As things presently stand, the next general election will be decided by apathy and anger. The financial crisis has brought long-simmering resentments to the boil. While the government is on the receiving end of much of the resulting vitriol, there is an increasing awareness that the Conservative solution bears a startling resemblance to the policies that got us here in the first place. The result could be an election that sets a new low in voter turnout; though that is preferable to an election that bucks the trend of recent years thanks to a surge in support for the BNP.
In an effort to engage the millions of people who were uninspired by the last election- to say nothing of the 4m or so new non-voters who were too young not to bother in 2005- politicians of all parties have turned to the internet. Impressed by the success of Barack Obama's presidential campaign, and the sheer size of activist groups such as MoveOn.org, they hope that they too can raise funds and mobilise supporters online. They are quickly learning that the internet cannot be treated as just another medium for the message: you cannot 'use' new technologies to catapult people from sofa to voting booth, you can only use them to communicate, and whether people respond depends on what you're saying. So far, the likes of ConservativeHome, LabourList, WebCameron and GoFourth have not been saying anything new. There are many websites out there offering much more to the progressive-minded browser, with newspapers, think-tanks, charities, journals, and bloggers all serving up cutting-edge content.
But the profusion of progressives sites is not without its problems. Political parties run for election; the blogosphere does not, and even if it did, it would probably prove too fractured and fractious to have much of an impact. Disembodied designs need living advocates, and the force of the better argument is even more dilute in the real world than in its virtual counterpart. True, the internet makes it possible to organise petitions and protests on a massive scale, and online activism of this ilk can certainly influence policy-makers. But because there is no relay connecting these single-issue campaigns to the world of electoral politics, politicians feel able to ignore them with relative impunity.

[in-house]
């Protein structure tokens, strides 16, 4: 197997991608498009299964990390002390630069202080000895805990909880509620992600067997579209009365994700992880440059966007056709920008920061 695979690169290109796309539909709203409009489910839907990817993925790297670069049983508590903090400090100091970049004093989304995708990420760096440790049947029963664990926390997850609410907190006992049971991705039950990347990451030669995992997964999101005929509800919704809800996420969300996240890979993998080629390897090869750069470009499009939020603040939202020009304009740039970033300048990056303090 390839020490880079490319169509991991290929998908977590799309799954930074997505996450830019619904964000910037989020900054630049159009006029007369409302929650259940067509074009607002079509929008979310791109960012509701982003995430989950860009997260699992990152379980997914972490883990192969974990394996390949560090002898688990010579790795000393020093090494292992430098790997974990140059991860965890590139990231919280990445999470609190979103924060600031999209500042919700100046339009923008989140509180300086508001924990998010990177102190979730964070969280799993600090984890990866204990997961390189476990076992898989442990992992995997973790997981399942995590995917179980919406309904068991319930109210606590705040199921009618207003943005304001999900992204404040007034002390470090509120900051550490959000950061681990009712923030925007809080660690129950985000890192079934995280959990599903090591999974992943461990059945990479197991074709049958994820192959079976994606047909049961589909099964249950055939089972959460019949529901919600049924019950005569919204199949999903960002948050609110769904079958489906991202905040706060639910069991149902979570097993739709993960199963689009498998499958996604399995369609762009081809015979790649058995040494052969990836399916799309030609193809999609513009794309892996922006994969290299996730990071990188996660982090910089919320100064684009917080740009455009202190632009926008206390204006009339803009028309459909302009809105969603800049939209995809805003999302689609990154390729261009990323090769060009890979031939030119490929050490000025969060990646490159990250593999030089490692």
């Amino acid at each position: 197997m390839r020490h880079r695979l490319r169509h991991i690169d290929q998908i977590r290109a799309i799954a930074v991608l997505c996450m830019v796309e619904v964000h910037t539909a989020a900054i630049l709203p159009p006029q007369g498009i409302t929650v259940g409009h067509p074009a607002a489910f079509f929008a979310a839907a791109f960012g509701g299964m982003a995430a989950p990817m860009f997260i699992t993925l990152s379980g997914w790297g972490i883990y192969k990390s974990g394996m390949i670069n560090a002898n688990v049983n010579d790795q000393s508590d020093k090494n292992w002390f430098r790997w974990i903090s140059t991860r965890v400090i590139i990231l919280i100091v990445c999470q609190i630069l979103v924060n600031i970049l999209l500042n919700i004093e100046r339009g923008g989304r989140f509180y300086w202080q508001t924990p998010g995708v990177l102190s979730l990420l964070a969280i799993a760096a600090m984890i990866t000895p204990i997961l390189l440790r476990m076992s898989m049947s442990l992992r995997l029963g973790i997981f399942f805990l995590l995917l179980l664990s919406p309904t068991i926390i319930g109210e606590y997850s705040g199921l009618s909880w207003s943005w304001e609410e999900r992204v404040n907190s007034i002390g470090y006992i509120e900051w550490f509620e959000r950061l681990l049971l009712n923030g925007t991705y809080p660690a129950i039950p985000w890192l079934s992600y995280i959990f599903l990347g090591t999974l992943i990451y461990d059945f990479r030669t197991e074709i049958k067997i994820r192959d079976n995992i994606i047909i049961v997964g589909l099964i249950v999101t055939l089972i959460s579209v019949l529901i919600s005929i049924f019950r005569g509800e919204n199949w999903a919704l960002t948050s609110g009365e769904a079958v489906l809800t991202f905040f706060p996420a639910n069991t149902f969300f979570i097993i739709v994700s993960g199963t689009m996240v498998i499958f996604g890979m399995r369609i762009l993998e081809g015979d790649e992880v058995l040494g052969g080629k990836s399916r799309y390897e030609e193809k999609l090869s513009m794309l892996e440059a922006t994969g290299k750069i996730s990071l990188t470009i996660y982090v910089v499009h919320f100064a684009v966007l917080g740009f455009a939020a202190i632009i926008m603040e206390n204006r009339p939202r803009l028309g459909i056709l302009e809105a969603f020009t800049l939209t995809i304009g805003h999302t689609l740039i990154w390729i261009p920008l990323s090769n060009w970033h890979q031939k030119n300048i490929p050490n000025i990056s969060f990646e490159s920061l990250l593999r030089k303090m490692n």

DoSomethingAboutIt.org.uk, a new progressive group, aims to change this situation. The website is at heart a rolling petition, one that enables members to stay connected from campaign to campaign so they can back up their protests with a coordinated electoral response. The organisation aims to work alongside existing think-tanks, charities, pressure groups and discussion forums, combining the expertise, ideas and commitment of political activists with the numerical strength of busy but concerned individuals frustrated by the lack of an electorally viable progressive alternative to a defunct status quo. If enough people join, we can make that progressive alternative electorally viable- empowering progressive MPs and candidates of all political denominations to speak up, and providing tools for progressives all over the country to coordinate their time, resources and votes, constituency by constituency, once an election is called. It's free to sign up, and you can do as much or as little as you want- even just by registering, you are showing politicians that there is a constituency for genuine change in this country, and helping to put a progressive agenda on the political map.
The best cure for apathy is something worth voting for; but we need to act now to choose later. If our leaders won't lead us, we will have to lead them. To do that, we have to organise- fast.
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